Adam Lilling — Plus Capital

Posted on Wednesday, June 24, 2020

Adam Lilling probably has the coolest job.  He’s the founder and managing partner at Plus Capital, where he works with celebrities like Ellen and Portia who want to invest in growing companies (post-seed) that align with their values.

 

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Adam Lilling is with me.  He’s the founder and managing partner at Plus Capital, where he works with celebrities who want to invest in growing companies. Adam is one of the original L.A. startup people previously starting Launchpad L.A. with Mark Suster and Peter Lee. He was the founder of Pazanga and Pentagon CDs, which is one of the first Internet sites to sell CDs and tapes online.   Supercool. 

Adam, thank you for joining me.

Thank you for having me. So just to set context here. We are a couple weeks in from George Floyds Killing. And I just wanted to start by saying, how are you doing? Where’s your head at today?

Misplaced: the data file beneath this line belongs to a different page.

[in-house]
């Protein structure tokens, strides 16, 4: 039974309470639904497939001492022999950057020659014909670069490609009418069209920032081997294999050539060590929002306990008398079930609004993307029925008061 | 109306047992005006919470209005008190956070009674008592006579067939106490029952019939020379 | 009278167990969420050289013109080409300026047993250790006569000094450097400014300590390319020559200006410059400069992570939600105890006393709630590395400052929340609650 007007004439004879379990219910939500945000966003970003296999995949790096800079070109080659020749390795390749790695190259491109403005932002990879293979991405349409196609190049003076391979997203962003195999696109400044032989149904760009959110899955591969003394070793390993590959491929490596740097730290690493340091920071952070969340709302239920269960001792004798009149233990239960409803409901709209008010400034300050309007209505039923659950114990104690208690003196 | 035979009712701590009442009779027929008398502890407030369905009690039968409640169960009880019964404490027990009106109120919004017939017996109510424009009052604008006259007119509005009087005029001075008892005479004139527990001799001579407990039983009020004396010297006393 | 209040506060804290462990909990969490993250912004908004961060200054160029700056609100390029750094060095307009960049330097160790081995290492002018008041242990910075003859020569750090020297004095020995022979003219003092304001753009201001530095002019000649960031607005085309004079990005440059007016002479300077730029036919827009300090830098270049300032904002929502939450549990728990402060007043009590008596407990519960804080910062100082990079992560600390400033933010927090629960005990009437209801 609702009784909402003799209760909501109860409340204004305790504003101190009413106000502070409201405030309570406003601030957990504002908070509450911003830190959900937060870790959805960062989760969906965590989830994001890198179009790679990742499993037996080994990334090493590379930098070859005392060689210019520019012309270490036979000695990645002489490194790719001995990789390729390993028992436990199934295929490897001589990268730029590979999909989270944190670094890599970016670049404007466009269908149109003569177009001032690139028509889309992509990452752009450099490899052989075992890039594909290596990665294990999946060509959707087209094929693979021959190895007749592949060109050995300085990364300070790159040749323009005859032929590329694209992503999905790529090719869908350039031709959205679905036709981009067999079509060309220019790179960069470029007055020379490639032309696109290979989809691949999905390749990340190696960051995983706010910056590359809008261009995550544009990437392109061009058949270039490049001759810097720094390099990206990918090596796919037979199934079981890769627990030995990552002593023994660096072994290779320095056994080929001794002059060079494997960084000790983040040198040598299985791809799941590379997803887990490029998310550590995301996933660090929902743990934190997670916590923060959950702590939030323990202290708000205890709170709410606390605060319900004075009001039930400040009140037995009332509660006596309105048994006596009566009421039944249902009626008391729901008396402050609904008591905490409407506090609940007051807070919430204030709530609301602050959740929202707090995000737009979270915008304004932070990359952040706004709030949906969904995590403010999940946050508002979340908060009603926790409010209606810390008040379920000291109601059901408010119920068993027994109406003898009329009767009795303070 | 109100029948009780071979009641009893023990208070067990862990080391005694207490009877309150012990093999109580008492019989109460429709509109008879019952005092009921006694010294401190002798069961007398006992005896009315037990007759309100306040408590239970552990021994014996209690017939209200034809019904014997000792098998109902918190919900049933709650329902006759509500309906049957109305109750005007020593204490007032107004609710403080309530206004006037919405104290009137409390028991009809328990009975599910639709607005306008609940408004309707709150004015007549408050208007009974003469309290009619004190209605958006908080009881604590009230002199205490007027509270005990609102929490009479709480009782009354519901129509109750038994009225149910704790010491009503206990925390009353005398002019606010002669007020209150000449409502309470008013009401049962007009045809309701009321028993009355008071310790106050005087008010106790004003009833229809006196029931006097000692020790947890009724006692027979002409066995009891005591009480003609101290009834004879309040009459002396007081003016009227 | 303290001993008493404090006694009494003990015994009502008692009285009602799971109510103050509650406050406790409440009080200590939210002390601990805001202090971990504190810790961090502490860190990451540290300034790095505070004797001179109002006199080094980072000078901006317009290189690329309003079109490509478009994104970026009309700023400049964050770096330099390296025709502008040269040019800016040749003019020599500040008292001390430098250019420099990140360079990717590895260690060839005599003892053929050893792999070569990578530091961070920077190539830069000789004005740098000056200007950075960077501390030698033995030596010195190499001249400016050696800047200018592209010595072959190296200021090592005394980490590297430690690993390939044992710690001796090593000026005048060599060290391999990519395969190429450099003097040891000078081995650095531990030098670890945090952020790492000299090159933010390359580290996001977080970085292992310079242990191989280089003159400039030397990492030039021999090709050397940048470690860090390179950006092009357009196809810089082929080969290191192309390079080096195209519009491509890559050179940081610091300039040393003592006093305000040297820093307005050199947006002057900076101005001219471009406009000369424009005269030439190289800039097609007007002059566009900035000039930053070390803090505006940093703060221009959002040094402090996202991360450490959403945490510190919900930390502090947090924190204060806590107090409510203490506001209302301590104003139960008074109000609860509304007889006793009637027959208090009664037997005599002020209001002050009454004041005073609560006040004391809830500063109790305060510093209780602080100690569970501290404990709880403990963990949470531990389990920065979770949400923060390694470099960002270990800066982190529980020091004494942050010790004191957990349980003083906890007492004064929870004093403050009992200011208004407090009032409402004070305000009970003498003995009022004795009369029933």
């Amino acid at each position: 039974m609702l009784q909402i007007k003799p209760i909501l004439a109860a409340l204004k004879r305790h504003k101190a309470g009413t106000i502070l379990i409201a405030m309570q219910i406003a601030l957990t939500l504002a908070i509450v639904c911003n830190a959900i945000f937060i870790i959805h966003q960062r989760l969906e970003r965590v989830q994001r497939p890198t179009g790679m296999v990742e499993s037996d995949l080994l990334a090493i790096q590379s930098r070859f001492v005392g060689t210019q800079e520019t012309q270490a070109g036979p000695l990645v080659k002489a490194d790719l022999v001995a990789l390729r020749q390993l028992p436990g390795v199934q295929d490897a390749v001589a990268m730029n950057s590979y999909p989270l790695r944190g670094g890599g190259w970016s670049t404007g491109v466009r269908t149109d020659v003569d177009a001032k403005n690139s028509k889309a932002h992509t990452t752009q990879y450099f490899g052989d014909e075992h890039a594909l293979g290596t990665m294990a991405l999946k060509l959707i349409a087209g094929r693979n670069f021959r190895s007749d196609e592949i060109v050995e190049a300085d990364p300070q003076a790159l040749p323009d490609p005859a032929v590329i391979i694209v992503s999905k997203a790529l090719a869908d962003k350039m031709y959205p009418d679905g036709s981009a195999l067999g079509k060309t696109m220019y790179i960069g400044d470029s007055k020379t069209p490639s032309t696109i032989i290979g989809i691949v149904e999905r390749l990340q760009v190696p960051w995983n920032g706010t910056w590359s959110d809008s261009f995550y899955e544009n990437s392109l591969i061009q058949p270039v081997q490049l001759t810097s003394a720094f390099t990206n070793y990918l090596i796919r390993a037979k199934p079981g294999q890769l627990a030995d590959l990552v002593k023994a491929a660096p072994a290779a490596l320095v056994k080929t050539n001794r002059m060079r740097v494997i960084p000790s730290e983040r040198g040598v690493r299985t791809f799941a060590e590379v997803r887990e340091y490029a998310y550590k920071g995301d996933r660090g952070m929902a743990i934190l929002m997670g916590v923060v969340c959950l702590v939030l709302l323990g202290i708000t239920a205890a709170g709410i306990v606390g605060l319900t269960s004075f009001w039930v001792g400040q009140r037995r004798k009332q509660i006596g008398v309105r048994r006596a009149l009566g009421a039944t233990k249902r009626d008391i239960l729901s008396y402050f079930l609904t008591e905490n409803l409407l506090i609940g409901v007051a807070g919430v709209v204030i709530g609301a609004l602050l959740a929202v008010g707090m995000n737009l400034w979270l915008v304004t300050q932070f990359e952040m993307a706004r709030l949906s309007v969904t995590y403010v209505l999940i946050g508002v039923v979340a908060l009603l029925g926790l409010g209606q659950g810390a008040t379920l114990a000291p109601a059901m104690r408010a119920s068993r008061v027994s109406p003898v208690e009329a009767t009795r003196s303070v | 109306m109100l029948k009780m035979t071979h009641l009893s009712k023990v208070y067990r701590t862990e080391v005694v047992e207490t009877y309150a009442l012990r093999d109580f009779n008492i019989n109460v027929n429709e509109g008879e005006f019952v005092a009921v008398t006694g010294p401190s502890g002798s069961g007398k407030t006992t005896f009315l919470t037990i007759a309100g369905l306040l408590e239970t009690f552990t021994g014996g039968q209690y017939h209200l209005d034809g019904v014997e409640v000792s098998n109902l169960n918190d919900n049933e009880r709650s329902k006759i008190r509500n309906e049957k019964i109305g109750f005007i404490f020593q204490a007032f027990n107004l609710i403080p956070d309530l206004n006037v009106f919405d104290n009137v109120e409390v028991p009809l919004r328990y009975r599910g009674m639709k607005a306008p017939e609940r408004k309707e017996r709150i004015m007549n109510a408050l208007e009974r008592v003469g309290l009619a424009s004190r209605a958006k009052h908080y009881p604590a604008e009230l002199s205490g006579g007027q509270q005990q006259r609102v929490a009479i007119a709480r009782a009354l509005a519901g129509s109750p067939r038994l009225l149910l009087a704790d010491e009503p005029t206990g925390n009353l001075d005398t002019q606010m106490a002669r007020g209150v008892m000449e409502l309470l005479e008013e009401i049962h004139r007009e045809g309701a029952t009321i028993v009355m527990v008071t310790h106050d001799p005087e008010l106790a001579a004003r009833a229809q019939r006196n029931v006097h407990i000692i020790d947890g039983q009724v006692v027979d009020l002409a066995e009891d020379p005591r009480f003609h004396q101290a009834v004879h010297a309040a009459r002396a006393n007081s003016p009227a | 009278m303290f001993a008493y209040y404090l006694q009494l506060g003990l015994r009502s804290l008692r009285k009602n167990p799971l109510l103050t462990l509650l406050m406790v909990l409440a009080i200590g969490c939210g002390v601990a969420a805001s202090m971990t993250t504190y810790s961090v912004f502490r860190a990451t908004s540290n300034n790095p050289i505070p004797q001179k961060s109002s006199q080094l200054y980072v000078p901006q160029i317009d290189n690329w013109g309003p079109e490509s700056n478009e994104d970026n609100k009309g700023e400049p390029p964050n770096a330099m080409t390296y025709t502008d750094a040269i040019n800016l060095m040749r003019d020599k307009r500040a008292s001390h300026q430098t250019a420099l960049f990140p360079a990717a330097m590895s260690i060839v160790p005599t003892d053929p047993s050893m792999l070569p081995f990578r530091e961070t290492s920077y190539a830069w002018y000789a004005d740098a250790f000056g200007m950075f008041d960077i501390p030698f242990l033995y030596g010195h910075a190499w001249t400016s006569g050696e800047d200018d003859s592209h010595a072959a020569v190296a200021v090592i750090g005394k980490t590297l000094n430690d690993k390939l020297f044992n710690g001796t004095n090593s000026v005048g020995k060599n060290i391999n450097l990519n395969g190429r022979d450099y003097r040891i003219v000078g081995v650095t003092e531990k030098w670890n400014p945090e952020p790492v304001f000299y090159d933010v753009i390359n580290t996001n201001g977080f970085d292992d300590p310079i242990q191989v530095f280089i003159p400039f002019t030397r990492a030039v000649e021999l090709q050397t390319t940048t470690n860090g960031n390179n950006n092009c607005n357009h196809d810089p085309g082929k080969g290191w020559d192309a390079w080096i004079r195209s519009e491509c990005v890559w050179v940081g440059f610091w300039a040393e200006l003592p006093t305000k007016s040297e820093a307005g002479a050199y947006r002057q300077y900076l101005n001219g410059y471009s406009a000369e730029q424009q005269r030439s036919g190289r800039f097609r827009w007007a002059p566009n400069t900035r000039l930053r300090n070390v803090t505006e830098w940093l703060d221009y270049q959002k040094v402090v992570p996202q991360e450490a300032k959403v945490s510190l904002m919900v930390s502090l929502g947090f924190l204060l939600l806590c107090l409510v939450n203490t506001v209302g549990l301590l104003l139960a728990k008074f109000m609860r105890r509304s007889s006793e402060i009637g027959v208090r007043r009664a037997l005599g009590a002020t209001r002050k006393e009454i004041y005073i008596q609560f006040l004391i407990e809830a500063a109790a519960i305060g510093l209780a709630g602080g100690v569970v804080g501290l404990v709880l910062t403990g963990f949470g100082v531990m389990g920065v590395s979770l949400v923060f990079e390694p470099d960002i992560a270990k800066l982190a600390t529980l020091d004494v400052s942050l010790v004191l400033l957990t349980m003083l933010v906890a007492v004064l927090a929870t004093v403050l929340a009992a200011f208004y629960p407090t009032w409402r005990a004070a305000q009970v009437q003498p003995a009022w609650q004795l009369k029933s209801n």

I was at a protest with my wife and two daughters over the weekend. And, you know, your heart goes out to everybody that has been fighting this fight so long. I mean, it’s it’s we at Plus Capital put out a statement. It’s hard to it’s not hard to know what to say. 

It’s hard to because you’re just not in someone’s shoes, like I feel like I’m somebody with a lot of empathy. I think people that know me know I really care about other people. But in this situation, it’s amazing to see the momentum building across the world. I mean, it’s there’s been flashpoints so many times and just nothing happens. And people say, well, you shouldn’t protest. We shouldn’t do anything. But it makes a difference. So I’m just hoping that change comes.  That’s it. 

But my wife was saying this to me the other day, like, you have to be vocal. And I’m not. I’m more of an action and vocal person. But when I’ve listened to a lot in the last week especially or two weeks, I just think you have to be vocal and you can’t be quiet. And that’s not my nature. But I’m doing a lot more talking and a lot more statements and a lot more standing up.

Yeah, absolutely. I mean, yeah, it’s just opening up every day, opening at Twitter and watching what’s going on on the streets with police and protesters. It’s hard not to feel angry.